Congress trying to determine whether Palmeiro lied
WASHINGTON -- Congressional investigators looking into whether Rafael Palmeiro lied under oath are interviewing players who know him, including a Colorado outfielder suspended this year for steroids.
Palmeiro testified to the House Government Reform Committee in March that he never had used steroids. The Baltimore Orioles slugger, one of four players in history with 3,000 hits and 500 homers, was suspended by Major League Baseball for 10 days in August for failing a drug test.
A congressional source familiar with the committee's work, speaking to the AP on condition of anonymity because the investigation is ongoing, said Monday that several active players have spoken or will speak with the committee. That source would not identify who was interviewed.
But Colorado Rockies outfielder Jorge Piedra told The Associated Press on Monday that he spoke on the phone with the committee. He said investigators contacted him through his agent about a week ago, found out "all they wanted to know" in a matter of minutes and didn't plan to contact him again.
Piedra, the second player publicly identified under the sport's new steroid rules when he was suspended for 10 days in April, said the committee "had a few questions and I just answered them honestly."
"I told them I didn't have anything to do with Palmeiro," Piedra said after the Rockies played the Padres in Denver. "We only worked out a few times together."
The congressional source indicated that all the players asked to talk to the committee recently were chosen because they have relationships with Palmeiro -- such as teammates or workout partners -- and could have knowledge about whether he might have used steroids before his testimony.
"I guess they were searching to see if we had discussed anything concerning enhancement drugs," Piedra said. "But we didn't. He's kind of a veteran. I'm kind of a rookie."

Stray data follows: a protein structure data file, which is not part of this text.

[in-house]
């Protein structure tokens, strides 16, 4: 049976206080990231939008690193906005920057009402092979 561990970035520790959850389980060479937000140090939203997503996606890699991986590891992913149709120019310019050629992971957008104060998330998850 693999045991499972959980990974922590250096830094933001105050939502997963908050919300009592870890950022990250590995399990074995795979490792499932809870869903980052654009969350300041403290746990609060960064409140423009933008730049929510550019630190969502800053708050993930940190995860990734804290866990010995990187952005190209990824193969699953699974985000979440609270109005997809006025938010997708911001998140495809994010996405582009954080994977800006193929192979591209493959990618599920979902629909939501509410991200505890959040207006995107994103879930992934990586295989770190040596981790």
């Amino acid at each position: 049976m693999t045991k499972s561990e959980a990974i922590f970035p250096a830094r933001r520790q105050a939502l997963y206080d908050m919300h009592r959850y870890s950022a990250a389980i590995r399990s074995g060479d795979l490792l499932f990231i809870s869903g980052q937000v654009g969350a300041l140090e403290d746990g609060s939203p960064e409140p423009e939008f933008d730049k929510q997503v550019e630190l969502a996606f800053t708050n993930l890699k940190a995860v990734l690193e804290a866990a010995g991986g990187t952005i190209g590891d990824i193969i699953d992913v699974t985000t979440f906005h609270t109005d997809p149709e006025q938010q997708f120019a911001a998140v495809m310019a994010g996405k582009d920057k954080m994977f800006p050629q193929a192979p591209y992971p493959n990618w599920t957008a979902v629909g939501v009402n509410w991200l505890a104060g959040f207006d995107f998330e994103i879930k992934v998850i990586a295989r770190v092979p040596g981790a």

Piedra said it was difficult to talk to investigators about another player.
"He is one of the greatest players," Piedra said. "Obviously, I'm not going to condemn him for something I've done too. Whether he took something or he didn't, he's still one of the best to ever step on the field."
On Aug. 1, baseball announced his suspension. Palmeiro stood by his statements to Congress, saying he didn't know what caused the test result.
When he returned to the Orioles after his ban, Palmeiro said he would not speak about the case until Congress concludes its perjury investigation.
He had just two hits in 26 at-bats after returning and was booed by spectators at Baltimore and on the road. Palmeiro hasn't played since going home to Texas early this month to rehabilitate knee and ankle injuries.
Palmeiro has not been interviewed by the committee since he was suspended, but he did agree to allow Major League Baseball to turn over his test results and other documents to Congress, and the committee has praised him for being cooperative.
It doesn't appear likely that Government Reform would hold another hearing on steroids in the near future, because chairman Tom Davis, R-Va., will be running hearings on the response to Hurricane Katrina.
Copyright 2005 by The Associated Press
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